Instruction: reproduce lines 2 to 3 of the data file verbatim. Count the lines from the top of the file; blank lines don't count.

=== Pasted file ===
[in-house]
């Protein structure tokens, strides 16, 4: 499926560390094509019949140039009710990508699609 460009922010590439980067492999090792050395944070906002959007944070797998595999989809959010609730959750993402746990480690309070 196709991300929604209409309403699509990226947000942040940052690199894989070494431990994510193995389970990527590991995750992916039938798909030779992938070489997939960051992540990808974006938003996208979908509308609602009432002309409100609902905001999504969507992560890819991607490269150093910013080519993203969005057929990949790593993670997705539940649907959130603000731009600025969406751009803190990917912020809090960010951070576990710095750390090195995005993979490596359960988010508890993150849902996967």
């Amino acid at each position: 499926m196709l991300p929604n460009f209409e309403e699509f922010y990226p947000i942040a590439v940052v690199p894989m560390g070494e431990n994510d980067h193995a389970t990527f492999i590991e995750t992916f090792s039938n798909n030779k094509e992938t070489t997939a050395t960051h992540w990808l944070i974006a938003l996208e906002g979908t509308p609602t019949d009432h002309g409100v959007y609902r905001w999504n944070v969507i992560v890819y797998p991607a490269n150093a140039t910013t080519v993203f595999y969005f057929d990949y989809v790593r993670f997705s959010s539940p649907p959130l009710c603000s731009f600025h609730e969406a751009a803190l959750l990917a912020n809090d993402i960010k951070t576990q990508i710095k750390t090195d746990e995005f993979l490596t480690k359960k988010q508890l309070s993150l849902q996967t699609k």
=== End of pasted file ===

């Protein structure tokens, strides 16, 4: 499926560390094509019949140039009710990508699609 460009922010590439980067492999090792050395944070906002959007944070797998595999989809959010609730959750993402746990480690309070 196709991300929604209409309403699509990226947000942040940052690199894989070494431990994510193995389970990527590991995750992916039938798909030779992938070489997939960051992540990808974006938003996208979908509308609602009432002309409100609902905001999504969507992560890819991607490269150093910013080519993203969005057929990949790593993670997705539940649907959130603000731009600025969406751009803190990917912020809090960010951070576990710095750390090195995005993979490596359960988010508890993150849902996967």
């Amino acid at each position: 499926m196709l991300p929604n460009f209409e309403e699509f922010y990226p947000i942040a590439v940052v690199p894989m560390g070494e431990n994510d980067h193995a389970t990527f492999i590991e995750t992916f090792s039938n798909n030779k094509e992938t070489t997939a050395t960051h992540w990808l944070i974006a938003l996208e906002g979908t509308p609602t019949d009432h002309g409100v959007y609902r905001w999504n944070v969507i992560v890819y797998p991607a490269n150093a140039t910013t080519v993203f595999y969005f057929d990949y989809v790593r993670f997705s959010s539940p649907p959130l009710c603000s731009f600025h609730e969406a751009a803190l959750l990917a912020n809090d993402i960010k951070t576990q990508i710095k750390t090195d746990e995005f993979l490596t480690k359960k988010q508890l309070s993150l849902q996967t699609k």